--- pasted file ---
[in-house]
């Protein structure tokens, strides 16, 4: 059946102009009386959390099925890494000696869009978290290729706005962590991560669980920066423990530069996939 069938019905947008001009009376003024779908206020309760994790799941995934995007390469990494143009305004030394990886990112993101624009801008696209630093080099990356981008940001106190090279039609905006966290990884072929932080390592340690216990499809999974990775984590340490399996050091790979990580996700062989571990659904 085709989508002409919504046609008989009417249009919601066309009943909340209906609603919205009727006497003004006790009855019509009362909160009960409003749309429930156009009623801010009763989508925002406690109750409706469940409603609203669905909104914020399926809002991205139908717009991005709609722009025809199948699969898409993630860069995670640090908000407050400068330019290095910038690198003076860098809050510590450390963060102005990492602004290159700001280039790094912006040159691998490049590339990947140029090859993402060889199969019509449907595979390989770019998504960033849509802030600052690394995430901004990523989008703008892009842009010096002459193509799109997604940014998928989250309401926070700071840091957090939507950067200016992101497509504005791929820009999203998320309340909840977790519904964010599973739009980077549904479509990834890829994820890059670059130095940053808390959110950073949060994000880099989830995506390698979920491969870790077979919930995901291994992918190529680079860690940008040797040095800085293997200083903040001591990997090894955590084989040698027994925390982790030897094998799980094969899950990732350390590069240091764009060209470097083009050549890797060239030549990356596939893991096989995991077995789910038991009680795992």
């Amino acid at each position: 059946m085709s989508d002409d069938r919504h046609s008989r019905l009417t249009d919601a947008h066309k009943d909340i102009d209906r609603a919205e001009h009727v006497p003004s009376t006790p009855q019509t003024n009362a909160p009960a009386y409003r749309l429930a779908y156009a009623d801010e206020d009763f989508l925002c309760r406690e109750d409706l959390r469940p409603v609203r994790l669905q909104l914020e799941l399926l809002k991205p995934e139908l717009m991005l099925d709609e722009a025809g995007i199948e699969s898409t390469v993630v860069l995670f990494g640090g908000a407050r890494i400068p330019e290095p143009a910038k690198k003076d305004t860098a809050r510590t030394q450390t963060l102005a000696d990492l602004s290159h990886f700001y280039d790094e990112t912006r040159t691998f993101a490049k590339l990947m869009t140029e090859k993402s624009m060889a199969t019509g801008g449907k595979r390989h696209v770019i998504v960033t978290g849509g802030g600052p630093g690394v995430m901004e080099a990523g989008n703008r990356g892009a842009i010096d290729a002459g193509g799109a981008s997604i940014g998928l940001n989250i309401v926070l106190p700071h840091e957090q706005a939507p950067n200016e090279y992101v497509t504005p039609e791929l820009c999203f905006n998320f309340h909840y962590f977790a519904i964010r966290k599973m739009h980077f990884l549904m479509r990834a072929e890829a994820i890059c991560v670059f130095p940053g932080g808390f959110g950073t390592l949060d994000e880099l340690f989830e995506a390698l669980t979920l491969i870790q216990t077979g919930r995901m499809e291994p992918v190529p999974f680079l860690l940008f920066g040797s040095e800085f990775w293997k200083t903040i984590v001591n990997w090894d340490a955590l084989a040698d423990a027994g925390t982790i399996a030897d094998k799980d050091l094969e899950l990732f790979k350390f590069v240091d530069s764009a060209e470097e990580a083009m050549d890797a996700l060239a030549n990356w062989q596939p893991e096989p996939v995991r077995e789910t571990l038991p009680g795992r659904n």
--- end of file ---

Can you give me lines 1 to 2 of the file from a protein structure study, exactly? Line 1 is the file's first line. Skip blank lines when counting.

[in-house]
């Protein structure tokens, strides 16, 4: 059946102009009386959390099925890494000696869009978290290729706005962590991560669980920066423990530069996939 069938019905947008001009009376003024779908206020309760994790799941995934995007390469990494143009305004030394990886990112993101624009801008696209630093080099990356981008940001106190090279039609905006966290990884072929932080390592340690216990499809999974990775984590340490399996050091790979990580996700062989571990659904 085709989508002409919504046609008989009417249009919601066309009943909340209906609603919205009727006497003004006790009855019509009362909160009960409003749309429930156009009623801010009763989508925002406690109750409706469940409603609203669905909104914020399926809002991205139908717009991005709609722009025809199948699969898409993630860069995670640090908000407050400068330019290095910038690198003076860098809050510590450390963060102005990492602004290159700001280039790094912006040159691998490049590339990947140029090859993402060889199969019509449907595979390989770019998504960033849509802030600052690394995430901004990523989008703008892009842009010096002459193509799109997604940014998928989250309401926070700071840091957090939507950067200016992101497509504005791929820009999203998320309340909840977790519904964010599973739009980077549904479509990834890829994820890059670059130095940053808390959110950073949060994000880099989830995506390698979920491969870790077979919930995901291994992918190529680079860690940008040797040095800085293997200083903040001591990997090894955590084989040698027994925390982790030897094998799980094969899950990732350390590069240091764009060209470097083009050549890797060239030549990356596939893991096989995991077995789910038991009680795992």